The benefits of some of the key earners are far from impressive:
Cancer chemotherapy ($13bn worldwide) 2% impact on 5-year survival
Statins ($30bn) 17% reduction in coronary events, but 25% muscle symptoms if the patient exercises
HAART ($10bn) 4-12 years delay in progression to AIDS in USA and Europe, but 4-12 months in sub-Saharan Africa
So the evidence is there that pharmaceuticals work in some cases—but at a price.
Do we hear the truth?
A 2008 study looked at the effect of pharmaceutical advertising on what journals publish about dietary supplements, and found a powerful influence; in journals with the most of such adverts, 67% of studies had negative (unsafe or ineffective) conclusions, while in those with the fewest adverts the figure was 4%. But negative findings are commonly hyped in the media (which costs money in PR and lobbying) and the positive ones go unheard.
Several years ago Hickey and Roberts wrote about specific ways to design a trial to show the absence of a benefit from these vitamins in heart disease (Hickey S. Roberts H. (2004) Ascorbate: The Science of Vitamin C, Lulu Press). In relation to a recent study critical of nutrients they commented: “We intended our advice to show how NOT to perform a trial of vitamin C and E in heart disease. Perhaps someone should explain that to them”.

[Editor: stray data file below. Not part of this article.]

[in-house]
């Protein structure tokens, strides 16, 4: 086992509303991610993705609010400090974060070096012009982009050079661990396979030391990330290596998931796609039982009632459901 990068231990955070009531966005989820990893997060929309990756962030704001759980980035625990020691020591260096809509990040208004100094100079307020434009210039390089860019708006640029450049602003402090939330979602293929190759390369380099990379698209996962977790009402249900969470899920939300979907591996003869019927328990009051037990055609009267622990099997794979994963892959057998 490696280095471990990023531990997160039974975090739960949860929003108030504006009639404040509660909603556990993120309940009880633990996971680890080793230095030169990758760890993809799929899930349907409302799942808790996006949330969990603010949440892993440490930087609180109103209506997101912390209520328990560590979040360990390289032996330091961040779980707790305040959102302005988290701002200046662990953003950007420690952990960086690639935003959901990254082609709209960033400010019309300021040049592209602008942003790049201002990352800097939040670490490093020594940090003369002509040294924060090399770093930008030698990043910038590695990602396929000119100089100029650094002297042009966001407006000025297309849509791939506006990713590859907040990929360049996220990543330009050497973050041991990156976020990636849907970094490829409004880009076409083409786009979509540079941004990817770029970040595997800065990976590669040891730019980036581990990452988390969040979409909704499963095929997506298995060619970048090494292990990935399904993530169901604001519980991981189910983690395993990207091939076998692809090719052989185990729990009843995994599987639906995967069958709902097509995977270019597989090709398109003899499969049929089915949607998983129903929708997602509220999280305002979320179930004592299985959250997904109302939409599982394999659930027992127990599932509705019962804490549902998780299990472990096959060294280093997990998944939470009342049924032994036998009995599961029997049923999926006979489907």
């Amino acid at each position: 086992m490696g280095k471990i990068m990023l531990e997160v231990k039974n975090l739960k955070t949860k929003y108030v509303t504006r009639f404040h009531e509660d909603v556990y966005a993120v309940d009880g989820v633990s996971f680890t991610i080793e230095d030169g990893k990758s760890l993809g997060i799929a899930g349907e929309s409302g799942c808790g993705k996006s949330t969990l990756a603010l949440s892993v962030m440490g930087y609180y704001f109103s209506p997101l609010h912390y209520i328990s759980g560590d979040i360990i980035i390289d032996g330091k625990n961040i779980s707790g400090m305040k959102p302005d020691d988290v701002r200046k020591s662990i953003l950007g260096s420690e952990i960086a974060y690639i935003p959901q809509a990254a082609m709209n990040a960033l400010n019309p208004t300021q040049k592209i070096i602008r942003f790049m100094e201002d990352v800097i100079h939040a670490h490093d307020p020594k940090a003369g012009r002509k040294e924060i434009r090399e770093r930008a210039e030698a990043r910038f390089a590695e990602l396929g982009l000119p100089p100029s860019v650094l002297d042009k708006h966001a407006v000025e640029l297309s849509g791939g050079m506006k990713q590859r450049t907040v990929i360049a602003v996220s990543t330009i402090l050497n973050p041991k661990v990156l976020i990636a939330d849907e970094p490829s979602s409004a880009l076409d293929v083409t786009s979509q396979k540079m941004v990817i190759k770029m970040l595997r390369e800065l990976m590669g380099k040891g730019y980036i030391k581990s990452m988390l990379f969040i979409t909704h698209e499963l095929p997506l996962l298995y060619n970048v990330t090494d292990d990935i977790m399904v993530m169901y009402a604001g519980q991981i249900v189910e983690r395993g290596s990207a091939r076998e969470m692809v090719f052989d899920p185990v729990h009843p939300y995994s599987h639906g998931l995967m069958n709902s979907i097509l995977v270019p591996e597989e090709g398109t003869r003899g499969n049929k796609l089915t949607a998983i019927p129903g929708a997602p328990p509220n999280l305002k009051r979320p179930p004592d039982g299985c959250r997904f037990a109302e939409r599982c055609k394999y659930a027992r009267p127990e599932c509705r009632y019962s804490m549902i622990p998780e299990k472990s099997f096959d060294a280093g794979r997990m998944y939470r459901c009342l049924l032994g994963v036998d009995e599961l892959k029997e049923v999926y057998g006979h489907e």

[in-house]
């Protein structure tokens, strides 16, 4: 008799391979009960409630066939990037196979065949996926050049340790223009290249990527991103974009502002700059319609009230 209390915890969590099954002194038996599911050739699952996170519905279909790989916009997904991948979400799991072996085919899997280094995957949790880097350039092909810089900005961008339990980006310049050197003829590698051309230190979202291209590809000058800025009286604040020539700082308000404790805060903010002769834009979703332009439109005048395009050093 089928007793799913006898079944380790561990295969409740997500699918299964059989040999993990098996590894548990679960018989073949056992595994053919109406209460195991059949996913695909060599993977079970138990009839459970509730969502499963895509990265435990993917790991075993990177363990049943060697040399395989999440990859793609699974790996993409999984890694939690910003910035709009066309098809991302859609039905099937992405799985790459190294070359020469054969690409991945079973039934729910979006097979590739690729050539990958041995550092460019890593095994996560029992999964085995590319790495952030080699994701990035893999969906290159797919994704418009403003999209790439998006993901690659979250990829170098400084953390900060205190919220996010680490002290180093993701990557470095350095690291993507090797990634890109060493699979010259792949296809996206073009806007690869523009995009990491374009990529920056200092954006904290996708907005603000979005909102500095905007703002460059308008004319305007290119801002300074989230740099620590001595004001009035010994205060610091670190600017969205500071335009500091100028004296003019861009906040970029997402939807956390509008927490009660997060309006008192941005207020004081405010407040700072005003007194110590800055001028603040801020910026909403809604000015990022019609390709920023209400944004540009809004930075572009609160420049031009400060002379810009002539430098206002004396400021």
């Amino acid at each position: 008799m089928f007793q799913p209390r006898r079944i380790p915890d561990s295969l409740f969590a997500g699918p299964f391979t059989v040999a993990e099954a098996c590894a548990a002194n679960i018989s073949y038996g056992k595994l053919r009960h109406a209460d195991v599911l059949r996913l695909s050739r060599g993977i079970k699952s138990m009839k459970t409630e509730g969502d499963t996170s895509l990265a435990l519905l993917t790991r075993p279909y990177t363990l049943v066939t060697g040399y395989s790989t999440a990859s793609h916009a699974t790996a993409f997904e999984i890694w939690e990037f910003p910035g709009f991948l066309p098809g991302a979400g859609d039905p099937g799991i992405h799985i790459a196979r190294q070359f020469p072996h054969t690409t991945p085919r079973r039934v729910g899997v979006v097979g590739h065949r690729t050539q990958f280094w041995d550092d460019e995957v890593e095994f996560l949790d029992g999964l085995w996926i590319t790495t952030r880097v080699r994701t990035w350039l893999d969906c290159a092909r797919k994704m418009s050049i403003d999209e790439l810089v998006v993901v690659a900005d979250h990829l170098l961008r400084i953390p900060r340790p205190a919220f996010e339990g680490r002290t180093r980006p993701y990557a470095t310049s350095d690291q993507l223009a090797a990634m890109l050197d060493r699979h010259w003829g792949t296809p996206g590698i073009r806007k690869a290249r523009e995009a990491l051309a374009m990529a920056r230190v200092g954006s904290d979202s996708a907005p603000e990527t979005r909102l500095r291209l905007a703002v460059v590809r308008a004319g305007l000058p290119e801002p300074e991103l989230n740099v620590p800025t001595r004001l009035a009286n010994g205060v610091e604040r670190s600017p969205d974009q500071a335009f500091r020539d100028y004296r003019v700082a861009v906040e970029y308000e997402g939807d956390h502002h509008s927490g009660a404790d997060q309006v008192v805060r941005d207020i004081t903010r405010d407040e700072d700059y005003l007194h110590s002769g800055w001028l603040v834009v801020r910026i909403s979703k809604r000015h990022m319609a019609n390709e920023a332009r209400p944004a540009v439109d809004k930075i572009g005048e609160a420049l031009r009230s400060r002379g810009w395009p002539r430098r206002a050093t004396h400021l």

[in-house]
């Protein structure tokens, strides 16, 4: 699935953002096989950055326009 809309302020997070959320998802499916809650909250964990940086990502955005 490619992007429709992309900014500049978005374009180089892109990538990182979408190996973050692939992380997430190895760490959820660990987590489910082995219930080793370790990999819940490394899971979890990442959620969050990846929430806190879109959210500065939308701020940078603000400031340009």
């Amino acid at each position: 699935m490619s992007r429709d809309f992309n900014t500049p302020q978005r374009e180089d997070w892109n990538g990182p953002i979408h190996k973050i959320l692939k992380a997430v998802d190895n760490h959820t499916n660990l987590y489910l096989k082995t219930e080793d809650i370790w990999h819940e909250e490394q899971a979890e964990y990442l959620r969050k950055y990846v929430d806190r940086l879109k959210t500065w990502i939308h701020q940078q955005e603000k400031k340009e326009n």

Can we afford pharma?
The ecological effect of pharma is considerable. In the UK healthcare represents 8.4% of the GDP (twice that in the USA). That makes healthcare a major player in terms of carbon footprint, pollution and even resource depletion.
Pharmaceuticals contaminate the environment:
via factory run-offs; a study in India in 2007 found “astronomical” amounts of antibiotics in a major river, coming from manufacturing plants
via patients’ urine; bioactive levels of contraceptives have been found in urban water systems worldwide
via disposal of unused medications; Associated Press estimated that as much as 250 million pounds of unused pharmaceuticals may be flushed into US sewers every year by hospitals and care homes.